Michael Dirda on “Out of Print” books

Michael DirdaPatrick Kurp brought my attention to a posting in Michael Dirda’s column/blog on the website for The American Scholar, the magazine of Phi Beta Kappa. In “Out of Print,” posted in early August, Dirda writes, “These days I gravitate increasingly to books almost no one else has heard of, let alone is interested in, books that are odd and quirky and usually out of print.” He also remarks that, “I’ve also come to feel that if I don’t write about a book—in a review or essay—then I haven’t actually read it”–a feeling I have come to share since starting this site. I encourage any fan of lost books to check out the post: mentions over 25 different titles, most of them obscure and hard to find, a few darned near impossible to find. Personally, I’m now on permanent lookout for the novels of Claude Farrère.

Dirda–like his former Washington Post colleague Jonathan Yardley–has long been an enthusiast for odd and little-known books. You can find more than a few overlooked gems in each of his collections of essays, particularly in Readings: Essays and Literary Entertainments, first published in 2000 and still in print. But, he notes, “Most literary publications don’t publish essays—no matter how enthusiastic—about fiction or nonfiction that is out of print or otherwise unavailable.” “What can you do?,” he asks?

Well, Mr. Dirda, you have a standing offer here. The pay is poor, the audience tiny, but the karma boost is to die for.

4 thoughts on “Michael Dirda on “Out of Print” books

  1. It’s odd you’d think publishers would capitalize on their back lists, in particular in this era of cheap digital editions, nothing should be hard to obtain. Further evidence of how broken Copyright is.

  2. I adore Dirda’s work, but I don’t exactly see what’s preventing him from writing about any book he wishes to – unless, of course, he expects to get paid for that writing. Quaint 20th century notion! The era of the professional critic, and for that matter the professional novelist, seems to be drawing to a close – nobody out here but us enthusiasts. Even teachers and professors are feeling the squeeze (which is why I left the U.S. for better teaching opportunities abroad).

    In the Internet era, the problem of venue is easily solved – create your own! (as you have done here). The problems of remuneration and sustenance are not so easily solved. But since the emerging generation of writers-on-the-arts will never get a chance to be Dirdas and Yardleys, because that model does not exist anymore (and soon the newspapers may not, either), perhaps they will not miss too badly what they never had.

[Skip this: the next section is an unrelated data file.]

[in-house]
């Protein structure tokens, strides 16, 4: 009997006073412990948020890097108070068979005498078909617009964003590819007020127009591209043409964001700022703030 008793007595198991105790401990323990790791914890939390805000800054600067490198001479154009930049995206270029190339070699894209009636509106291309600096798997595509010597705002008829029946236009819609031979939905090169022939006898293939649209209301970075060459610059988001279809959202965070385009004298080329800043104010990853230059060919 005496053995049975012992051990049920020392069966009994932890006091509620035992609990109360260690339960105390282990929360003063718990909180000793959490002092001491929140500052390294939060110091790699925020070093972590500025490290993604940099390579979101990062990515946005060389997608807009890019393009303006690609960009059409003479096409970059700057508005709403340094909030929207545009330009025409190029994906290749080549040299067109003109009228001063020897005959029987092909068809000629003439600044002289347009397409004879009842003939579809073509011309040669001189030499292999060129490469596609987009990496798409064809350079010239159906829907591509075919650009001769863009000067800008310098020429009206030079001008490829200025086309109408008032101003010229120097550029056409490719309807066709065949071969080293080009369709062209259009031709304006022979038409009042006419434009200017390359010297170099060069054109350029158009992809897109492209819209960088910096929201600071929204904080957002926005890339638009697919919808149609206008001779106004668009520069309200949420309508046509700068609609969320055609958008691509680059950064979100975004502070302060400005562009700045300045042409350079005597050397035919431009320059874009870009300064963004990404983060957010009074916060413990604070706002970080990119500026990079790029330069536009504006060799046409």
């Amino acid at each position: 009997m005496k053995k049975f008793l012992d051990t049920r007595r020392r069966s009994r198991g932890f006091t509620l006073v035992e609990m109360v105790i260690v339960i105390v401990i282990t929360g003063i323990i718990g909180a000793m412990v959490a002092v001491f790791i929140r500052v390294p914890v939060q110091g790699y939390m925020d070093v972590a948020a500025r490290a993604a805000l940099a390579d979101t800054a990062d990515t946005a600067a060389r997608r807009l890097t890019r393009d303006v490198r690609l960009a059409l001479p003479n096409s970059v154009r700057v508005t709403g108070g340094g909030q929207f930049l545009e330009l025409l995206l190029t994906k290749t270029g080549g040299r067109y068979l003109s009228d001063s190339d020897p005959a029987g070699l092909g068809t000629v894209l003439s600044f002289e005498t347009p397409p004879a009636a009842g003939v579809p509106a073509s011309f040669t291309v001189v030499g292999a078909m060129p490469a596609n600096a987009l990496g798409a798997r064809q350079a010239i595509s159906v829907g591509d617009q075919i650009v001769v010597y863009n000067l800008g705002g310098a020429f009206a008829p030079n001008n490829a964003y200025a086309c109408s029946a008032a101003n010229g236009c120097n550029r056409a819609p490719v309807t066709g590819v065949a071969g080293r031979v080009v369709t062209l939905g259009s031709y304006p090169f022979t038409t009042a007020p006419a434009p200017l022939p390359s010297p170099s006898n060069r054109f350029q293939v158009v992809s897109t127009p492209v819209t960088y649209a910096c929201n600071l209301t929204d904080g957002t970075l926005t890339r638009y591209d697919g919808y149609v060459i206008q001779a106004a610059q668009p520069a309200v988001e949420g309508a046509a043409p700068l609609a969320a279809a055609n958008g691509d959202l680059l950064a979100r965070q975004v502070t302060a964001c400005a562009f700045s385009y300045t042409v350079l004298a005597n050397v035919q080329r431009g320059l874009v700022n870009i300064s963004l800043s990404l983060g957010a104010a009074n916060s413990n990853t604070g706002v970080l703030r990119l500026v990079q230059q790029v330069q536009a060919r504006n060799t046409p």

3. True … but also not entirely fair. Writing for pay IS Dirda’s day job, so he has a legitimate reason to look for paying outlets rather than posting for free as I and other hobbyist bloggers do. And as the Huffington Post, Salon.com and other paying web outlets have shown, people are willing to pay a little–directly or through occasional click-throughs of paid ads–to have a few places to find content they like rather than having to sift through the hundreds of thousands of websites that might or might not have something of interest on them. It’s not the same as having big newpapers that could pay salaries and benefits and at which one could make a home for decades or a whole career–but neither is it the wide open Internet where all transactions are driven down to the absolute lowest cost. Heck, I’d guess that a good half of Twitter consumers and a heck of a lot of blog consumers are just people relying on someone else to do the sifting for them.

  4. Well, you are right to some extent. Look up five titles on the Internet Archive and then search for them on Amazon. I guarantee you there are at least a half dozen direct-to-print/publish on demand publishers who will sell you a paperback version of the same books.

    The problem with backlists and publishers is simple: if the publisher still owns the publication rights, then they probably have to pay someone a share of each sale. And if they don’t have the publication rights because copyright has lapsed–no one else does, either, and the cheapskate print-on-demand houses are already offering it. A lot of the really choice stuff is in that limbo between what is clearly within some publisher’s rights and what is clearly public domain. A glance at the Kindle offerings will show that it’s ebooks, not print-on-demand, that will become the primary outlet for such material. Isabel Paterson’s three last novels, for example, are all available in Kindle format. I fear we will never see a new print version of them again.

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